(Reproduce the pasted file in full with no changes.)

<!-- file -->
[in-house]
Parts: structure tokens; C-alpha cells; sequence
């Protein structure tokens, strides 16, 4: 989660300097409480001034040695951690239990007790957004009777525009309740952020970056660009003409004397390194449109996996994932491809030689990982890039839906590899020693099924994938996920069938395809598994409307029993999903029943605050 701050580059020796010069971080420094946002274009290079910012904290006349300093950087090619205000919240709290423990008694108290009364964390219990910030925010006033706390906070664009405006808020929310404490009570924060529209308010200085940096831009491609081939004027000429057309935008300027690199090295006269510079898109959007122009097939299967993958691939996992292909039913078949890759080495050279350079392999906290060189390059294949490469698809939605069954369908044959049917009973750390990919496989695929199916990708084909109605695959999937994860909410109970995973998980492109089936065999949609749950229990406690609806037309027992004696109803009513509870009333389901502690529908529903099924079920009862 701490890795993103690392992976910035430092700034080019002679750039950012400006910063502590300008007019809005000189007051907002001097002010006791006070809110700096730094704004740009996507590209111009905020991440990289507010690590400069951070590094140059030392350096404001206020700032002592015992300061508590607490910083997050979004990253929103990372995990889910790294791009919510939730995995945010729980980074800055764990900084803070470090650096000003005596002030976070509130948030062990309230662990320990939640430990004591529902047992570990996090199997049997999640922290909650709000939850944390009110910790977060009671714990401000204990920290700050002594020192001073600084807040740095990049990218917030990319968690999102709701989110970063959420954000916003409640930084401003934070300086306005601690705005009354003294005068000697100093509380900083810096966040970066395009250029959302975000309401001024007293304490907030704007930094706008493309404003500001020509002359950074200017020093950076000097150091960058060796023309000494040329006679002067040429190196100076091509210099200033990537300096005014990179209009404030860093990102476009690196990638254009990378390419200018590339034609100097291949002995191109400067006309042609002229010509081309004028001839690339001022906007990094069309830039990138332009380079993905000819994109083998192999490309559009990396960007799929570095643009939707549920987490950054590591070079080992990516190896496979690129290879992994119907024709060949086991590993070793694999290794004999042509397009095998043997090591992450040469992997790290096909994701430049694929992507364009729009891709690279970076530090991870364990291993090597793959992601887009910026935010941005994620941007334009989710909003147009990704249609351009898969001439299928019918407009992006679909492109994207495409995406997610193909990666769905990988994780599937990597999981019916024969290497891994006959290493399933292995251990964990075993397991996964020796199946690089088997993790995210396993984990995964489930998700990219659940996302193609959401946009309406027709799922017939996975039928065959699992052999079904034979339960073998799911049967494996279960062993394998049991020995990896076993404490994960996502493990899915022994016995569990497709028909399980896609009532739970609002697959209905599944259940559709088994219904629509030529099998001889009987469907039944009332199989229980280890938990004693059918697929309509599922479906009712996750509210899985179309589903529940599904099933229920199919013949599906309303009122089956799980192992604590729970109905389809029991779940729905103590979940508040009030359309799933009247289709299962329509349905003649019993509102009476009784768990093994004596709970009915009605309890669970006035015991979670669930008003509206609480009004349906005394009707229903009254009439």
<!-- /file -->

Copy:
[in-house]
Parts: structure tokens; C-alpha cells; sequence
């Protein structure tokens, strides 16, 4: 989660300097409480001034040695951690239990007790957004009777525009309740952020970056660009003409004397390194449109996996994932491809030689990982890039839906590899020693099924994938996920069938395809598994409307029993999903029943605050 701050580059020796010069971080420094946002274009290079910012904290006349300093950087090619205000919240709290423990008694108290009364964390219990910030925010006033706390906070664009405006808020929310404490009570924060529209308010200085940096831009491609081939004027000429057309935008300027690199090295006269510079898109959007122009097939299967993958691939996992292909039913078949890759080495050279350079392999906290060189390059294949490469698809939605069954369908044959049917009973750390990919496989695929199916990708084909109605695959999937994860909410109970995973998980492109089936065999949609749950229990406690609806037309027992004696109803009513509870009333389901502690529908529903099924079920009862 701490890795993103690392992976910035430092700034080019002679750039950012400006910063502590300008007019809005000189007051907002001097002010006791006070809110700096730094704004740009996507590209111009905020991440990289507010690590400069951070590094140059030392350096404001206020700032002592015992300061508590607490910083997050979004990253929103990372995990889910790294791009919510939730995995945010729980980074800055764990900084803070470090650096000003005596002030976070509130948030062990309230662990320990939640430990004591529902047992570990996090199997049997999640922290909650709000939850944390009110910790977060009671714990401000204990920290700050002594020192001073600084807040740095990049990218917030990319968690999102709701989110970063959420954000916003409640930084401003934070300086306005601690705005009354003294005068000697100093509380900083810096966040970066395009250029959302975000309401001024007293304490907030704007930094706008493309404003500001020509002359950074200017020093950076000097150091960058060796023309000494040329006679002067040429190196100076091509210099200033990537300096005014990179209009404030860093990102476009690196990638254009990378390419200018590339034609100097291949002995191109400067006309042609002229010509081309004028001839690339001022906007990094069309830039990138332009380079993905000819994109083998192999490309559009990396960007799929570095643009939707549920987490950054590591070079080992990516190896496979690129290879992994119907024709060949086991590993070793694999290794004999042509397009095998043997090591992450040469992997790290096909994701430049694929992507364009729009891709690279970076530090991870364990291993090597793959992601887009910026935010941005994620941007334009989710909003147009990704249609351009898969001439299928019918407009992006679909492109994207495409995406997610193909990666769905990988994780599937990597999981019916024969290497891994006959290493399933292995251990964990075993397991996964020796199946690089088997993790995210396993984990995964489930998700990219659940996302193609959401946009309406027709799922017939996975039928065959699992052999079904034979339960073998799911049967494996279960062993394998049991020995990896076993404490994960996502493990899915022994016995569990497709028909399980896609009532739970609002697959209905599944259940559709088994219904629509030529099998001889009987469907039944009332199989229980280890938990004693059918697929309509599922479906009712996750509210899985179309589903529940599904099933229920199919013949599906309303009122089956799980192992604590729970109905389809029991779940729905103590979940508040009030359309799933009247289709299962329509349905003649019993509102009476009784768990093994004596709970009915009605309890669970006035015991979670669930008003509206609480009004349906005394009707229903009254009439």